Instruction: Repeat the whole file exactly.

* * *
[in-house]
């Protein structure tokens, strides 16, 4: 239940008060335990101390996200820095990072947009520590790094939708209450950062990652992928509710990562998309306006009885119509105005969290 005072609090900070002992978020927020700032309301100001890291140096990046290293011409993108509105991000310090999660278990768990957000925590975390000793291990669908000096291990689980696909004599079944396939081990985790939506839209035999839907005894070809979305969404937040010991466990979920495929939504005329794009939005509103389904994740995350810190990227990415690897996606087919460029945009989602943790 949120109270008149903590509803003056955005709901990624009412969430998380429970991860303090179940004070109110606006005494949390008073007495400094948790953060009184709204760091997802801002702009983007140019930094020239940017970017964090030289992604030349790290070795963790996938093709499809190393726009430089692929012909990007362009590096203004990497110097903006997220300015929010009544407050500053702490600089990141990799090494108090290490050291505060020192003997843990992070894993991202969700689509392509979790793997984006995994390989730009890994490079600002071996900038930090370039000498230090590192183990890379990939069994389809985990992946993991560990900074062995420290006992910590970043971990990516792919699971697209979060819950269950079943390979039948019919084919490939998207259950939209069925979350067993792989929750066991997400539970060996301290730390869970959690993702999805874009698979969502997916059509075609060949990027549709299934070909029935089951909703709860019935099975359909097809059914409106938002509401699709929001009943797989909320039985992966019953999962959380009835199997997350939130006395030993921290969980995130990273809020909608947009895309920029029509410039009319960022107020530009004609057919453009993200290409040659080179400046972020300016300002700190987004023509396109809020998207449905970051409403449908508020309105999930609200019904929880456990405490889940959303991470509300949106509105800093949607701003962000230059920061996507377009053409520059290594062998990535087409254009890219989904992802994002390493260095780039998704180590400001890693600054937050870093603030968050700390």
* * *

[in-house]
């Protein structure tokens, strides 16, 4: 239940008060335990101390996200820095990072947009520590790094939708209450950062990652992928509710990562998309306006009885119509105005969290 005072609090900070002992978020927020700032309301100001890291140096990046290293011409993108509105991000310090999660278990768990957000925590975390000793291990669908000096291990689980696909004599079944396939081990985790939506839209035999839907005894070809979305969404937040010991466990979920495929939504005329794009939005509103389904994740995350810190990227990415690897996606087919460029945009989602943790 949120109270008149903590509803003056955005709901990624009412969430998380429970991860303090179940004070109110606006005494949390008073007495400094948790953060009184709204760091997802801002702009983007140019930094020239940017970017964090030289992604030349790290070795963790996938093709499809190393726009430089692929012909990007362009590096203004990497110097903006997220300015929010009544407050500053702490600089990141990799090494108090290490050291505060020192003997843990992070894993991202969700689509392509979790793997984006995994390989730009890994490079600002071996900038930090370039000498230090590192183990890379990939069994389809985990992946993991560990900074062995420290006992910590970043971990990516792919699971697209979060819950269950079943390979039948019919084919490939998207259950939209069925979350067993792989929750066991997400539970060996301290730390869970959690993702999805874009698979969502997916059509075609060949990027549709299934070909029935089951909703709860019935099975359909097809059914409106938002509401699709929001009943797989909320039985992966019953999962959380009835199997997350939130006395030993921290969980995130990273809020909608947009895309920029029509410039009319960022107020530009004609057919453009993200290409040659080179400046972020300016300002700190987004023509396109809020998207449905970051409403449908508020309105999930609200019904929880456990405490889940959303991470509300949106509105800093949607701003962000230059920061996507377009053409520059290594062998990535087409254009890219989904992802994002390493260095780039998704180590400001890693600054937050870093603030968050700390």